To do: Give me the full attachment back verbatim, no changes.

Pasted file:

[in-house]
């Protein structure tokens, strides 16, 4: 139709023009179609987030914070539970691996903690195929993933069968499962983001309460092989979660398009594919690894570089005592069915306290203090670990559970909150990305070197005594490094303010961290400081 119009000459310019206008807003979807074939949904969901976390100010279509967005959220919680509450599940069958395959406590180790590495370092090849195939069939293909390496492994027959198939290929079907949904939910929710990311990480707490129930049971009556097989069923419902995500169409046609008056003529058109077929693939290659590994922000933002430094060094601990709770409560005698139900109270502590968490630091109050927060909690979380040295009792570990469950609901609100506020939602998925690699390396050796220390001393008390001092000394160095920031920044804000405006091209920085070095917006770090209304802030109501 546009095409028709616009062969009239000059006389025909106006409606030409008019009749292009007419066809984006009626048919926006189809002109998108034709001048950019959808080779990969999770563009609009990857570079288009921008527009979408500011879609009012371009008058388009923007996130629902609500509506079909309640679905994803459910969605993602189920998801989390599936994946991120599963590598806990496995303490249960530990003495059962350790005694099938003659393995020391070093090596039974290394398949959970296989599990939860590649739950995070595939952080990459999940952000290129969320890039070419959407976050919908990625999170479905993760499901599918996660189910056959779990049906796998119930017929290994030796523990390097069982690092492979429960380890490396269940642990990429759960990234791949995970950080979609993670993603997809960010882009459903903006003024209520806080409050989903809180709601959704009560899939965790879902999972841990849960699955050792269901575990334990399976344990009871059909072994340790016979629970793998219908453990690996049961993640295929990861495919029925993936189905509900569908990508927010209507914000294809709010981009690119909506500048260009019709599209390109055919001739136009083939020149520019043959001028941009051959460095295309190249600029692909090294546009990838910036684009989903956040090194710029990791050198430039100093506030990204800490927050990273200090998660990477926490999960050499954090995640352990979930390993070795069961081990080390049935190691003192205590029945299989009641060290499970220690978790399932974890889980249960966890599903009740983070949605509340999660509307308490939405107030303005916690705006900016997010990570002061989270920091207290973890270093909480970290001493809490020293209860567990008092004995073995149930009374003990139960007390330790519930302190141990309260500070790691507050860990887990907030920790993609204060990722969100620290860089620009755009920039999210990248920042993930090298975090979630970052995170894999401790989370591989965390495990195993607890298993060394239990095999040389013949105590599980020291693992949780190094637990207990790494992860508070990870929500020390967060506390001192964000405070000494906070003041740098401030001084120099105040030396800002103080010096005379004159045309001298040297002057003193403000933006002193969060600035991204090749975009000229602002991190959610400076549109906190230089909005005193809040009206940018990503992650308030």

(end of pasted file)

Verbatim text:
[in-house]
């Protein structure tokens, strides 16, 4: 139709023009179609987030914070539970691996903690195929993933069968499962983001309460092989979660398009594919690894570089005592069915306290203090670990559970909150990305070197005594490094303010961290400081 119009000459310019206008807003979807074939949904969901976390100010279509967005959220919680509450599940069958395959406590180790590495370092090849195939069939293909390496492994027959198939290929079907949904939910929710990311990480707490129930049971009556097989069923419902995500169409046609008056003529058109077929693939290659590994922000933002430094060094601990709770409560005698139900109270502590968490630091109050927060909690979380040295009792570990469950609901609100506020939602998925690699390396050796220390001393008390001092000394160095920031920044804000405006091209920085070095917006770090209304802030109501 546009095409028709616009062969009239000059006389025909106006409606030409008019009749292009007419066809984006009626048919926006189809002109998108034709001048950019959808080779990969999770563009609009990857570079288009921008527009979408500011879609009012371009008058388009923007996130629902609500509506079909309640679905994803459910969605993602189920998801989390599936994946991120599963590598806990496995303490249960530990003495059962350790005694099938003659393995020391070093090596039974290394398949959970296989599990939860590649739950995070595939952080990459999940952000290129969320890039070419959407976050919908990625999170479905993760499901599918996660189910056959779990049906796998119930017929290994030796523990390097069982690092492979429960380890490396269940642990990429759960990234791949995970950080979609993670993603997809960010882009459903903006003024209520806080409050989903809180709601959704009560899939965790879902999972841990849960699955050792269901575990334990399976344990009871059909072994340790016979629970793998219908453990690996049961993640295929990861495919029925993936189905509900569908990508927010209507914000294809709010981009690119909506500048260009019709599209390109055919001739136009083939020149520019043959001028941009051959460095295309190249600029692909090294546009990838910036684009989903956040090194710029990791050198430039100093506030990204800490927050990273200090998660990477926490999960050499954090995640352990979930390993070795069961081990080390049935190691003192205590029945299989009641060290499970220690978790399932974890889980249960966890599903009740983070949605509340999660509307308490939405107030303005916690705006900016997010990570002061989270920091207290973890270093909480970290001493809490020293209860567990008092004995073995149930009374003990139960007390330790519930302190141990309260500070790691507050860990887990907030920790993609204060990722969100620290860089620009755009920039999210990248920042993930090298975090979630970052995170894999401790989370591989965390495990195993607890298993060394239990095999040389013949105590599980020291693992949780190094637990207990790494992860508070990870929500020390967060506390001192964000405070000494906070003041740098401030001084120099105040030396800002103080010096005379004159045309001298040297002057003193403000933006002193969060600035991204090749975009000229602002991190959610400076549109906190230089909005005193809040009206940018990503992650308030």